Mr. Sasse worries even more, however, about a pervasive feeling of homelessness: Too many Americans don’t have a place they think of as home — a “thick” community in which people know and look out for one another and invest in relationships that are not transient. To adopt a phrase coined in Sports Illustrated, one might say we increasingly lack that “hometown gym on a Friday night feeling.”This tweet by Adam Rothman includes some pushback to the position.
I agree there can be loneliness and social isolation in the city or suburb. Some of that is shaped by the social structure, some is chance, and some is personal choice. The city has always been a place of freedom and opportunity, and it remains so. The thick society found in rural areas and the smaller towns often has its downsides.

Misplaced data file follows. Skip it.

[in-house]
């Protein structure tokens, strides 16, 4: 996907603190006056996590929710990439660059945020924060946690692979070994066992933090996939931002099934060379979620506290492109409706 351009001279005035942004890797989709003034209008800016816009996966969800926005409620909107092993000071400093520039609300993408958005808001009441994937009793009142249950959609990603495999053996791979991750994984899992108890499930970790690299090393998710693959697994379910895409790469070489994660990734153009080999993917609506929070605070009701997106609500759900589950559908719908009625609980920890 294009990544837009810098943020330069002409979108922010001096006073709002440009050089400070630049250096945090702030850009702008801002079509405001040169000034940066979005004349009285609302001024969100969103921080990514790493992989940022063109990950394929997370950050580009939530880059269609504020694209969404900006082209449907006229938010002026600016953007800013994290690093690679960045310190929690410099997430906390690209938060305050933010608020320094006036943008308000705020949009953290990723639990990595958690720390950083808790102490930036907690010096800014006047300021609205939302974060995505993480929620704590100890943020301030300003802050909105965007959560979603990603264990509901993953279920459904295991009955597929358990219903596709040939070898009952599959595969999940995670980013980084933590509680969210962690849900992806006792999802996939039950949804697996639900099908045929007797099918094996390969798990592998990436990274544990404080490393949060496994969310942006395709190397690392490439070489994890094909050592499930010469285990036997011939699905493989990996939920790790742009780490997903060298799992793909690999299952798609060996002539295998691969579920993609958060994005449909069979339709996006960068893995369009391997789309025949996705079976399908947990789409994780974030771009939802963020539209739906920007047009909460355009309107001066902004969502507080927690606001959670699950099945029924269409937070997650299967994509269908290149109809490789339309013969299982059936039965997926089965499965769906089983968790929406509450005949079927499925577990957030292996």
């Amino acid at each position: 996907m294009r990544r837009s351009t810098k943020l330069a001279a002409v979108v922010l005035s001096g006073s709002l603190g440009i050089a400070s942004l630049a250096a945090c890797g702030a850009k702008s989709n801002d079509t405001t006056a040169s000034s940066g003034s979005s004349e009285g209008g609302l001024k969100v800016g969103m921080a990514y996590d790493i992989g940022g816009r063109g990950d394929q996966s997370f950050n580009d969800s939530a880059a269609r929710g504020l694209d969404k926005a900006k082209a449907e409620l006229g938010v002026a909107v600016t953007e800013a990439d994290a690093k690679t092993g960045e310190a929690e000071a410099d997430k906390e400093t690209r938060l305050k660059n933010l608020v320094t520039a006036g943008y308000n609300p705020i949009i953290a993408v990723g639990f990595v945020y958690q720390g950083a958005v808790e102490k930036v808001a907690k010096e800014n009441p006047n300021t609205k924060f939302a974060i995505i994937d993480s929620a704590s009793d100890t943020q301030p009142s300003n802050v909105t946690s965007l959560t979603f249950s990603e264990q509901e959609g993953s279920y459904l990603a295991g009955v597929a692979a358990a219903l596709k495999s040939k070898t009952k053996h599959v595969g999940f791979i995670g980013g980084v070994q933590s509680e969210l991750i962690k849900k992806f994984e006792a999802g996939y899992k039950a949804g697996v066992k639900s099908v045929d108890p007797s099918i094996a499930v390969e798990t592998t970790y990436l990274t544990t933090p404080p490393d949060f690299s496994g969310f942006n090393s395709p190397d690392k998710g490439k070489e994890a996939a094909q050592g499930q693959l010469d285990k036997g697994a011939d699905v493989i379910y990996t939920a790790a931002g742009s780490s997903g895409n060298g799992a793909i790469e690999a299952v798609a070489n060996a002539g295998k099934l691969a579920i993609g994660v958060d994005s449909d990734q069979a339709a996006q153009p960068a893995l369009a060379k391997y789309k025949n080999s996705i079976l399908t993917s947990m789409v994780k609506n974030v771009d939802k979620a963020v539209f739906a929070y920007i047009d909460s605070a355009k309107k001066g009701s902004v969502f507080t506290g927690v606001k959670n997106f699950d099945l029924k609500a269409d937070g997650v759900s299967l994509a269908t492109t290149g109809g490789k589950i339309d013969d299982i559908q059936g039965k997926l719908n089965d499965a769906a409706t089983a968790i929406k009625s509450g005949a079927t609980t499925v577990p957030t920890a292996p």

There have been some reports that American mobility is down, both mobility among classes and geographic moves. I suspect some of the people who are concerned with the lack of a "thick" community are also concerned with the lack of mobility. IMHO the two go together in many cases.